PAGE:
"It furnished us with the ability to interpret our history in our own way, to write our own history, rather than leave it to the historians," Nixon reflects.

Although Ireland and her people have suffered during the troubles, some beauty has emerged from their pain.

"What did 300 years of peace in Switzerland produce?" Nixon asks. "A cuckoo clock.   Thirty years of conflict, murder, mayhem, what did it produce here?   It produced a lot of soul searching, activism, academics, artists, writers, and musicians."

If Ireland had not experienced such turmoil, Nixon believes that creative talent would have emerged more slowly and ordinarily.   Through tragedy, people found ways to use their artistic expression.

"Now we're in the post-peace process, and what you see now is a new emergence of art, and it's not the art of the conflict and struggle, it is the art of peace," Nixon explains.   "The best examples of this are the murals throughout Northern Ireland.   The murals are barometers of change."

Nixon points out that twenty years ago, the murals reflected atrocities, murder, and resistance, but today they depict change, peace, adaptation, and a search for cultural identity.

"They reflect the ongoing and changing climate this year," Nixon says slowly and deliberately.   "So all along, even though we had violence, killings, raids, incarceration, torture, alongside this here, there remained alive the artistic soul."

Since the aftermath of the troubles, Nixon says more young people desire to master the Irish language.   Though the troubles shaped Ireland into what she is today, Nixon welcomes the peace.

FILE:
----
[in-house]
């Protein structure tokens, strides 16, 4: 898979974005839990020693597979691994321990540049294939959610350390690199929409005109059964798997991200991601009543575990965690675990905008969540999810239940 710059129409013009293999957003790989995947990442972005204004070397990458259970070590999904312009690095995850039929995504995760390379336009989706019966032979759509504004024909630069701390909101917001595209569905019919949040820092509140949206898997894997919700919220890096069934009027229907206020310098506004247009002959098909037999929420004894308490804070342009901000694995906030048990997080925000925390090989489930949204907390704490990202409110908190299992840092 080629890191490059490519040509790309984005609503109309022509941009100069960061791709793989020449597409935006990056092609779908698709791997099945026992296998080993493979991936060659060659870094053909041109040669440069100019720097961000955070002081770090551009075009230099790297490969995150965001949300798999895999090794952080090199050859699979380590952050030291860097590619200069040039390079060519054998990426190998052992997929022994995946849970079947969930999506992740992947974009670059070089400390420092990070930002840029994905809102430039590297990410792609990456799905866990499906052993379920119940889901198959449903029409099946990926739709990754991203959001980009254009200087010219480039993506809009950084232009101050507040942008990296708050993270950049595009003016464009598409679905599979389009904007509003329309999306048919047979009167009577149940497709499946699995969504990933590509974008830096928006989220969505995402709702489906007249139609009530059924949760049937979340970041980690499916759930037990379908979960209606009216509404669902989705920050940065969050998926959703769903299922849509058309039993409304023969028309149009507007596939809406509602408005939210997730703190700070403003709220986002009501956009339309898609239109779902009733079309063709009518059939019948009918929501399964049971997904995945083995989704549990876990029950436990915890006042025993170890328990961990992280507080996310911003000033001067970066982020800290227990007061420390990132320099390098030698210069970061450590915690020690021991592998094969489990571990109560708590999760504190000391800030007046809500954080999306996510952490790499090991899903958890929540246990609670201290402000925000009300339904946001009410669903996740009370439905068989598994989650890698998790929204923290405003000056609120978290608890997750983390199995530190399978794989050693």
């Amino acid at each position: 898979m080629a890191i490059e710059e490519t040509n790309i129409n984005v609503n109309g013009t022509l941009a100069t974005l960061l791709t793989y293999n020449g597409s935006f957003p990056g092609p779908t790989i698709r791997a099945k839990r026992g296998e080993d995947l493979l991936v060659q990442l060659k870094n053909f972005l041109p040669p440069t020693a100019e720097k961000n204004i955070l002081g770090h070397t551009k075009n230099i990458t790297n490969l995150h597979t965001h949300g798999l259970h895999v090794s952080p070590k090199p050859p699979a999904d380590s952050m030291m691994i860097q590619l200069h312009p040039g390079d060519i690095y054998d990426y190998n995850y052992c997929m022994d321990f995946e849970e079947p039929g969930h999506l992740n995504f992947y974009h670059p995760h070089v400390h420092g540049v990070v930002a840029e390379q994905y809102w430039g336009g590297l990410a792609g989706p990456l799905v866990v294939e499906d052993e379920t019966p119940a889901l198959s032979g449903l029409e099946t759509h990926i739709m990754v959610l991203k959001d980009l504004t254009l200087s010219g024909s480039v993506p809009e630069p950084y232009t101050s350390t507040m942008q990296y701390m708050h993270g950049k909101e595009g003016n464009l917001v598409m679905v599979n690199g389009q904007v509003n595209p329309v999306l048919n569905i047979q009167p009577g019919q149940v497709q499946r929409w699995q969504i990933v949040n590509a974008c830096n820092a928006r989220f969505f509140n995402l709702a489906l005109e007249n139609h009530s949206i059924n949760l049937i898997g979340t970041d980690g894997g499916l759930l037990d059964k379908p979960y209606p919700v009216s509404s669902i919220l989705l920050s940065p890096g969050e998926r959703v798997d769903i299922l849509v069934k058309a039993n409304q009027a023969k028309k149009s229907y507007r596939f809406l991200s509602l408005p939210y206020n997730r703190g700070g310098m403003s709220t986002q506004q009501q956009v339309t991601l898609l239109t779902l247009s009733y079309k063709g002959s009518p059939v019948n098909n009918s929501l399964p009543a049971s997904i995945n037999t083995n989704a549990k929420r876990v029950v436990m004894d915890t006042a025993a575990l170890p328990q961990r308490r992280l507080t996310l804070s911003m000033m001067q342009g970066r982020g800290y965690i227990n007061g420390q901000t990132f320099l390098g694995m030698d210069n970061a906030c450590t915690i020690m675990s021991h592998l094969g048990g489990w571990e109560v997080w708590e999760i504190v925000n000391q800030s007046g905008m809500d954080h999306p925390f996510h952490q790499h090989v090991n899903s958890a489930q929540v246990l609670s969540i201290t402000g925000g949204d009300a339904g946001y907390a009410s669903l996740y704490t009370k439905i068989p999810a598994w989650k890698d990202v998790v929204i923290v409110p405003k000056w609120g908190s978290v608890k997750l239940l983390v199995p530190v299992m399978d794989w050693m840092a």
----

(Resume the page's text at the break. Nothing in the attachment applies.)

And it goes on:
"I wouldn't want any young people to go through what I went through.   I wouldn't want any other generation to go through the experiences of loss of liberty, loss of the best years of life, loss of life itself," he said.   "Nor would I want them to carry that baggage of hatred, acrimony, desire for revenge.   I wish for young people to harness my experience to steer around from violence, to steer into a more peaceful mode of achieving things."  

Aside from his involvement in the arts, Nixon has recently stood for local elections but was not elected.

"John is well-respected in the Republican community because of his leadership in the past," says Sean McGerrigan, director of the Cathedral Road Community Recreational Center in West Armagh.   "But he has made a few Nationalist enemies because he ran as an independent against Sinn Fein on two occasions."

McGerrigan, the brother of the late James McGerrigan, has known Nixon since childhood.

"John would do anything for you if you just ask; he put time and effort into this community center," McGerrigan said while pointing to the black and white photographs that covered the walls.

John's friendly manner makes all customers feel welcome

Nixon and McGerrigan founded the West Armagh Festival together.   The festival takes place annually on the 9 th of August.

Nixon's American wife, Toni, said that business in the Solstice gallery has increased since its opening two weeks ago. The artists who exhibit their work at Solstice are from Armagh and represent various political parties.

"As a man involved in the arts, I desire to bridge that gap between what is perceived to be a class culture and to help people from working class areas who are involved in conflict to see that everything, no matter what it may be, can find some expression in some artistic form," Nixon says.

The Solstice Art Gallery & Studio is located at 50/52 Scotch Street, Armagh, BT61 70F.
Tel: (028) 37527047 / (028) 37518863. E-mail: e.virnoche@btinternet.com.

Story by Charlotte Levins
Photos by Sarah Turner
Video by Cate Oliver
Web Design Roisin Kelly